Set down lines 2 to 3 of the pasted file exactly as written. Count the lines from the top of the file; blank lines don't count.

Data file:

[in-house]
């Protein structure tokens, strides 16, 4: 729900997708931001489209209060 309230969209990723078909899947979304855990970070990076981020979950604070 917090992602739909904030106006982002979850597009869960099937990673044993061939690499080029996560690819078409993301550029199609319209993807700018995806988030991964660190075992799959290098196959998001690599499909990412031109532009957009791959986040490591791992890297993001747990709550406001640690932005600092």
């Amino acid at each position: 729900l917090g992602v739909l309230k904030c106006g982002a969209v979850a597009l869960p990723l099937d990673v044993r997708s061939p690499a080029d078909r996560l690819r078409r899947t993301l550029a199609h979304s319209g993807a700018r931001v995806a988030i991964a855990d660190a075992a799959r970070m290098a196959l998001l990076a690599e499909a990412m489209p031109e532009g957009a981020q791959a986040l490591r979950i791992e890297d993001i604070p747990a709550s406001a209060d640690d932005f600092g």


């Protein structure tokens, strides 16, 4: 729900997708931001489209209060 309230969209990723078909899947979304855990970070990076981020979950604070 917090992602739909904030106006982002979850597009869960099937990673044993061939690499080029996560690819078409993301550029199609319209993807700018995806988030991964660190075992799959290098196959998001690599499909990412031109532009957009791959986040490591791992890297993001747990709550406001640690932005600092």
């Amino acid at each position: 729900l917090g992602v739909l309230k904030c106006g982002a969209v979850a597009l869960p990723l099937d990673v044993r997708s061939p690499a080029d078909r996560l690819r078409r899947t993301l550029a199609h979304s319209g993807a700018r931001v995806a988030i991964a855990d660190a075992a799959r970070m290098a196959l998001l990076a690599e499909a990412m489209p031109e532009g957009a981020q791959a986040l490591r979950i791992e890297d993001i604070p747990a709550s406001a209060d640690d932005f600092g």